Co-infection with hepatitis C increases the risk of death for patients with AIDS by 50%, according to the results of a large study published in the online edition of Clinical Infectious Diseases. A fifth of these deaths were attributable to liver-related causes, five times the rate seen in people with AIDS who were not co-infected.
The investigators also found that a third of co-infected patients were unaware of their hepatitis C infection.
“The negative impact of liver disease on survival emphasises the need for patients with AIDS to be aware of their HCV [hepatitis C virus] status so that they can fully participate in their health care and risk reduction,” comment the authors. “Heightened HCV awareness may increase the proportion of patients seeking treatment and achieving a SVR [sustained virological response].”
Few deaths in HIV-positive people were attributable to liver disease in the period before effective antiretroviral treatment became available. However, large numbers of people with HIV are co-infected with hepatitis C virus and liver disease caused by this infection is now an increasingly important cause of death among these co-infected people.
A meta-analysis of studies has shown that coinfection increases the risk of death by around 35% in people with HIV and hepatitis C. Nevertheless, it remains unclear if hepatitis C increases the risk of death for patients who have progressed to AIDS and who continue to have an elevated risk of death due to HIV-related causes. 35,000 people were diagnosed with AIDS in 2009 in the United States alone, so this remains a pressing question even for developed countries, due to high rates of late diagnosis and poor access to care for marginalised populations.
To gain a clearer understanding of this issue, a team of US investigators analysed mortality records for 2026 AIDS patients who received care between 1998 and 2009.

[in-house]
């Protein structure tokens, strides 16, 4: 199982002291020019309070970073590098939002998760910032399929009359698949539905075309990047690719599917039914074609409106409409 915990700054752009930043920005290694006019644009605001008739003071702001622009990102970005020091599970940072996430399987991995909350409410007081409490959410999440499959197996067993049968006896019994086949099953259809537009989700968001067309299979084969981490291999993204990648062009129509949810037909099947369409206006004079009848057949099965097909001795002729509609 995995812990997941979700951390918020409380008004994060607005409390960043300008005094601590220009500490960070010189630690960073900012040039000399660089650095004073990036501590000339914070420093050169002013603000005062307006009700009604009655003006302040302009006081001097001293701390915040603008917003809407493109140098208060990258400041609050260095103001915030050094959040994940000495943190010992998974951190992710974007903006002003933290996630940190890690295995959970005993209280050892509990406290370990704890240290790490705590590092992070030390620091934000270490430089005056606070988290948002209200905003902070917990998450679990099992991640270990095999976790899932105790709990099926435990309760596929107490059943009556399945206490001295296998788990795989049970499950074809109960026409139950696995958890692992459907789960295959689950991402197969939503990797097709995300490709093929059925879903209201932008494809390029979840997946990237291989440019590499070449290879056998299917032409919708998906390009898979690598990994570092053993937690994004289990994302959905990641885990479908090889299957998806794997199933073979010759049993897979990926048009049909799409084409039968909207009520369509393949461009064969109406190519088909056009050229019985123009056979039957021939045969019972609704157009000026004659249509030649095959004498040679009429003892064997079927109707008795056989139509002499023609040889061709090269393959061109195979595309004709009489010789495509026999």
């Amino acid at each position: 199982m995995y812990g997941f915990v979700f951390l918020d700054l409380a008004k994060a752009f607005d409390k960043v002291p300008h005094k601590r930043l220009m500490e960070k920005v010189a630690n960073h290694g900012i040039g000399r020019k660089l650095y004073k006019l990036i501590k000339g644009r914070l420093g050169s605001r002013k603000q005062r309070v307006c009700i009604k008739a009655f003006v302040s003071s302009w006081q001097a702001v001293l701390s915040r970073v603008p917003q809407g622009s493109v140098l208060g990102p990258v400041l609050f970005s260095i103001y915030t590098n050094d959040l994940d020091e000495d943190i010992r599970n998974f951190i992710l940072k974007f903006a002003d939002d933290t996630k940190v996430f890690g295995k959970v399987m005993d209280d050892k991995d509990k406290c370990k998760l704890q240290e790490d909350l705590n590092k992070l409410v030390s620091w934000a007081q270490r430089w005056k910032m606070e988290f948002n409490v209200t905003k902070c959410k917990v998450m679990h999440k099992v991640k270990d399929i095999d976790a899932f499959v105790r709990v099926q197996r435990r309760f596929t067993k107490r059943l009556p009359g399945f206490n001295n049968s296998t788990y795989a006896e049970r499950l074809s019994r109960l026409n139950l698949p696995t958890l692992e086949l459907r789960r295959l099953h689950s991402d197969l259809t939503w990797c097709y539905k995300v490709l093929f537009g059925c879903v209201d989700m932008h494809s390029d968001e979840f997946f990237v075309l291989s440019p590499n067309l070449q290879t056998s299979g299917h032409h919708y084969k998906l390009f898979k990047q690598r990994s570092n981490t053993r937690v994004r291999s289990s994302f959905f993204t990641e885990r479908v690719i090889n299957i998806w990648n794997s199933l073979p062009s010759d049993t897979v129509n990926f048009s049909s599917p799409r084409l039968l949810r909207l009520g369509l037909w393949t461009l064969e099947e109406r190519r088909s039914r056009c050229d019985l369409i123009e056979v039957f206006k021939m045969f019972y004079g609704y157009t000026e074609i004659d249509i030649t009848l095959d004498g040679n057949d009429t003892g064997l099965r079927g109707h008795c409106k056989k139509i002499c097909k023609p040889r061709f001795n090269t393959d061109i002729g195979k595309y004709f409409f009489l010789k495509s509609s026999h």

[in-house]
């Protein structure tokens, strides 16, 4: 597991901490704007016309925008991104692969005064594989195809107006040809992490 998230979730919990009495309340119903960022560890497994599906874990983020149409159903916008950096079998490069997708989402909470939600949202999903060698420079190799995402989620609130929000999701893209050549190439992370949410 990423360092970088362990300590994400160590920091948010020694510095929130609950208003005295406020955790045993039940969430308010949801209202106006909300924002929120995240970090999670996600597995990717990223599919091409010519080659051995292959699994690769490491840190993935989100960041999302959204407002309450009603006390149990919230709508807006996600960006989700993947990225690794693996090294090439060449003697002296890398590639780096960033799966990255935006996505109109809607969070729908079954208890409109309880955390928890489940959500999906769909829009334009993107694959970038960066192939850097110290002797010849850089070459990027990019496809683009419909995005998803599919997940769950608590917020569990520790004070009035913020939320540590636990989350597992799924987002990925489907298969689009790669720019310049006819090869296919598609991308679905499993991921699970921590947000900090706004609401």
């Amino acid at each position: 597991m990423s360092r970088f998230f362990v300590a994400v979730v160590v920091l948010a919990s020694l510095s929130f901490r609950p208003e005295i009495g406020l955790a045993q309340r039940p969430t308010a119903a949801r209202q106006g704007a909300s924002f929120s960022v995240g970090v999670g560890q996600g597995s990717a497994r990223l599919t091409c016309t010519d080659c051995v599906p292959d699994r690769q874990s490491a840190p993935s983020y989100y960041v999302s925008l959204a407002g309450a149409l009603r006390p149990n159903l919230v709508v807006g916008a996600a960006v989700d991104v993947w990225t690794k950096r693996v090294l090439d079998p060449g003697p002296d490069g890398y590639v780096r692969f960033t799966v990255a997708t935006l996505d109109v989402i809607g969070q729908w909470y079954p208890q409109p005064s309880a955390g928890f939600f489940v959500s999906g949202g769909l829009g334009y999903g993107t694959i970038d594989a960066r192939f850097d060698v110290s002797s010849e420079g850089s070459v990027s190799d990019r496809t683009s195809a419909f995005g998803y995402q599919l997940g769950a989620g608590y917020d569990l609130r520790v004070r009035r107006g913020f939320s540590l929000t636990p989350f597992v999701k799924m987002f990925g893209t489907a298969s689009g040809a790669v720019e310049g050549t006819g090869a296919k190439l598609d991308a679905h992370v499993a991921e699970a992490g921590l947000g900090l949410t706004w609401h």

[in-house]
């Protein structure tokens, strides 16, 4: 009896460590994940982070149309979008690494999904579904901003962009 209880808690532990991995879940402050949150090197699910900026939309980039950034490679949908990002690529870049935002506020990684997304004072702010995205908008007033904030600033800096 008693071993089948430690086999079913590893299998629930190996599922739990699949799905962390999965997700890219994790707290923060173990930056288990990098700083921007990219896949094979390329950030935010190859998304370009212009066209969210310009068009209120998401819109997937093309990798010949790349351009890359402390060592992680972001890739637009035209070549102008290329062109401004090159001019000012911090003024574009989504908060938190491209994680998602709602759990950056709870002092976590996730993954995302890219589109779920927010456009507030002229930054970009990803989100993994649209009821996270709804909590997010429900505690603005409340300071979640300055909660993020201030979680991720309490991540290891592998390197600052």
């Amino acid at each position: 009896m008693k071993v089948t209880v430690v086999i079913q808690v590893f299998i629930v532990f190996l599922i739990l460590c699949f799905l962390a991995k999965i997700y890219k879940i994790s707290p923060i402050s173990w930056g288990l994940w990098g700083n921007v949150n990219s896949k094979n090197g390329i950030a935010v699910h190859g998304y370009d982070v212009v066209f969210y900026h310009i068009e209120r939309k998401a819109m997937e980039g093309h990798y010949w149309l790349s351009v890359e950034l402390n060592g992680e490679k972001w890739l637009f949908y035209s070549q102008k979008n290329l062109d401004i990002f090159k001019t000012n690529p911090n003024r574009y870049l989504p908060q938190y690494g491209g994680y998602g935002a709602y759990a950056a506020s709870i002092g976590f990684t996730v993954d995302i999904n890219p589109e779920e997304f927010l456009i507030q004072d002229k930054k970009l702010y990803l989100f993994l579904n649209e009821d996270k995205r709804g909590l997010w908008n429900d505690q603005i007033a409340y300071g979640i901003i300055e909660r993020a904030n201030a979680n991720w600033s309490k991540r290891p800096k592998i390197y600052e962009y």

Blood samples obtained from the patients on entry to the study were tested for hepatitis C antibodies and viral load
A total of 421 patients (21%) had evidence of past or current hepatitis C infection. This included 91 patients (21%) who had apparently cleared the infection.
There were 558 deaths during a median of 6.1 years of follow-up.
After adjusting for other risk factors, the results showed that chronic hepatitis C co-infection increased the risk of death by 50% (RR = 1.5; 95% CI, 1.2-1.9; p = 0.001). Prior infection with hepatitis C did not increase the risk of death.
Of the 113 deaths in people co-infected with chronic hepatitis C, some 20% were attributed to liver-related causes. This compared to just 4% of deaths in people who did not have hepatitis C.
“Patients with chronic infection were more than five times more likely to die of liver-related causes than patients with no markers of HCV (p < 0.0001),” note the authors.
Questioning of patients revealed that almost third of individuals with chronic hepatitis C were unaware of their infection.
“Research is needed to determine whether the failure to accurately report positive HCV status reflected failure of physicians to test for HCV, lack of communication, miscommunication, or denial,” write the researchers.
The research may also have implications for hepatitis C screening strategies. The results showed that 7% of patients with chronic infection would have been undiagnosed had they relied on hepatitis B antibody tests.
“Our results underscore the urgency of efforts to screen AIDS patients for HCV and to make sure that the test results and their implications are clearly communicated,” conclude the investigators. “Broader screening and more patient education are needed to maximize the benefits of new [HCV] treatments and to lower liver-related mortality.”
Branch AD et al. Mortality in HCV-infected patient with a diagnosis of AIDS in the era of combination anti-retroviral therapy. Clin Infect Dis, online edition, 2012.